4. Is the exporter familiar with the export and import procedures in both countries?
  5. Is insurance cover necessary and who is in a better position to arrange for cost effective coverage?

These questions will present traders with the information they need to select a suitable term of trade.

Download our Incoterms 2020 summary chart Incoterms 2020 Chart

Let’s look at the Incoterms in a little more detail:

EXW Incoterms

EXW puts the most responsibility on the buyer. The buyer will have to pick up the cargo from the seller’s premises and handle everything from that point on, including arranging for pre-carriage, export Customs clearance, arranging for main carriage, etc. Some traders like EXW because they believe it allows them to recognize revenue at the earliest possible instance. However, Incoterms do not define revenue recognition rules. This is the best Incoterm to use if the buyer wants to handle everything for a shipment without seller’s interference or support.

  • Export clearance: Buyer
  • Freight costs: Buyer
  • Import clearance: Buyer
  • Insurance: Nil
  • Mode of transport: Any mode
  • Delivery point: At seller’s facility or named place

FCA Incoterm

FCA requires the seller to do a little more work than EXW. Delivery can be at the seller’s warehouse or another chosen point. If the point of delivery is at the seller’s warehouse, the seller will have to load the cargo onto the buyer’s collecting vehicle. However, the buyer will still have to make most of the other arrangements like main carriage and import Customs clearance. The seller will be the exporter of record at origin. Hence, the is an Incoterm to use when the buyer wants to arrange main carriage and requires the seller to be the exporter of record. Under the 2020 version of the terms, FCA specifies that if required, the buyer must request the carrier to issue an on-board B/L to the seller.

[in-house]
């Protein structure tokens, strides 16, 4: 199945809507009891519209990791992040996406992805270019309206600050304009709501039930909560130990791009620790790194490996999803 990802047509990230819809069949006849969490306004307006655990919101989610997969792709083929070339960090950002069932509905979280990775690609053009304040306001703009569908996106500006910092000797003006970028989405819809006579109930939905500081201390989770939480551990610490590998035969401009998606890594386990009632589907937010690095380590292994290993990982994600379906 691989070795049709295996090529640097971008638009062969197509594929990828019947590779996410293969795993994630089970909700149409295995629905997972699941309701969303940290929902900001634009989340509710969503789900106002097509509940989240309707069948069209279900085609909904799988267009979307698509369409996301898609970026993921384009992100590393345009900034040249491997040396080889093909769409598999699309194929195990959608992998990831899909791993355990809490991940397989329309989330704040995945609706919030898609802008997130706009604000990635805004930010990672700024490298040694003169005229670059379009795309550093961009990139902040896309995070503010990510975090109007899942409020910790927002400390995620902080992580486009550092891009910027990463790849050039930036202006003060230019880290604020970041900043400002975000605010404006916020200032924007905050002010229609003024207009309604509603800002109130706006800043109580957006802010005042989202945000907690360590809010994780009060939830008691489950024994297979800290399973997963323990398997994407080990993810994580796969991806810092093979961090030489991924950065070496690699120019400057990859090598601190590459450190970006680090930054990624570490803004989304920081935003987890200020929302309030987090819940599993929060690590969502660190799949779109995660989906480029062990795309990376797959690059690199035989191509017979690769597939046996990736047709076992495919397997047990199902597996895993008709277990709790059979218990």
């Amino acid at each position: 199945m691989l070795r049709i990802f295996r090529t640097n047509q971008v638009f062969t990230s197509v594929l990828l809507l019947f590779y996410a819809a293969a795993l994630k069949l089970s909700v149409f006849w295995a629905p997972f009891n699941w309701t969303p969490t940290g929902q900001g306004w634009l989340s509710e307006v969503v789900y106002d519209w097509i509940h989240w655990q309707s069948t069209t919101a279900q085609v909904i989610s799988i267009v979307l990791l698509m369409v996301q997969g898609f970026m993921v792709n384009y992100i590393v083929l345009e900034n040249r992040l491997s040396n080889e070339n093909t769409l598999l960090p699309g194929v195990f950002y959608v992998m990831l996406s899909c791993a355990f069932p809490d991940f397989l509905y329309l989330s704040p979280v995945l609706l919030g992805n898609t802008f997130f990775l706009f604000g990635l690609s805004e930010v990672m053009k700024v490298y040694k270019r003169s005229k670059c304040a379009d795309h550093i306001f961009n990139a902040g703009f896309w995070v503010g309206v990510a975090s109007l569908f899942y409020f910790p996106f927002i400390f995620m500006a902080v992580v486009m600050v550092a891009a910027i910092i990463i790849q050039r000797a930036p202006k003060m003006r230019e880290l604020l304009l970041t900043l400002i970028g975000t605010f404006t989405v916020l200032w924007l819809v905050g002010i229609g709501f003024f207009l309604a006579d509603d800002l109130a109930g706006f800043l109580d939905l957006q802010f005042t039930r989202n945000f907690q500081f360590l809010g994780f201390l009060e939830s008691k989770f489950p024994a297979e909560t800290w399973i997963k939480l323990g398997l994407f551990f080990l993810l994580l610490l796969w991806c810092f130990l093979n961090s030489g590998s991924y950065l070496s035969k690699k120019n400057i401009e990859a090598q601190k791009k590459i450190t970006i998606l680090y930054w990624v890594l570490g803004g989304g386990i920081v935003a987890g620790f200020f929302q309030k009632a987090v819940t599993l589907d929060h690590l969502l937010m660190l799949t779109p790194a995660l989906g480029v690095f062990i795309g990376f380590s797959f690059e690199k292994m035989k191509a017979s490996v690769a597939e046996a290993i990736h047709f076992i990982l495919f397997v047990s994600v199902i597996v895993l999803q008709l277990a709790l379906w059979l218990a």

• Export clearance: Seller
  • Freight costs: Buyer
  • Import clearance: Buyer
  • Insurance: Nil
  • Mode of transport: Any mode
  • Delivery point: Seller’s facility or named place

CPT Incoterm

CPT requires the buyer to pay for carriage to the first carrier or agreed delivery point. Seller will clear Customs at origin as the exporter. This rule is suitable if the seller has access to cheaper transportation rates. The point of delivery must be specifically tied down in the sales contracts. This rule is a favourite among traders since it generally allows earlier revenue recognition since delivery is made early. However, it must be mentioned (again) that Incoterms DO NOT specifically define revenue recognition principles.

  • Export clearance: Seller
  • Freight costs: Seller
  • Import clearance: Buyer
  • Insurance: Nil
  • Mode of transport: Any mode
  • Delivery point: Handing over the carrier

CIP Incoterm

This rule is similar to CPT, but in this case the seller must also purchase insurance. This rule is suitable if mandating sufficient insurance of the cargo is a concern. Many traders use CIF instead of CIP. However, CIF is a maritime transport only term while CIP can be used for any mode of transportation. The level of insurance cover under CIP is more comprehensive than CIF. Like CPT, many businesses like CIP since it supports an argument for early revenue recognition.

  • Export clearance: Seller
  • Freight costs: Seller
  • Import clearance: Buyer
  • Insurance: Buyer for seller’s benefit
  • Mode of transport: Any mode
  • Delivery point: Handing over to the carrier

DAP Incoterm

This rule requires the seller to arrange for pre-carriage, main carriage and sometimes on-carriage. The seller however, will not be importer of record in the destination. The seller is not responsible for unloading the cargo at the named place. This term is suitable if the seller has access to better transportation rates than the buyer.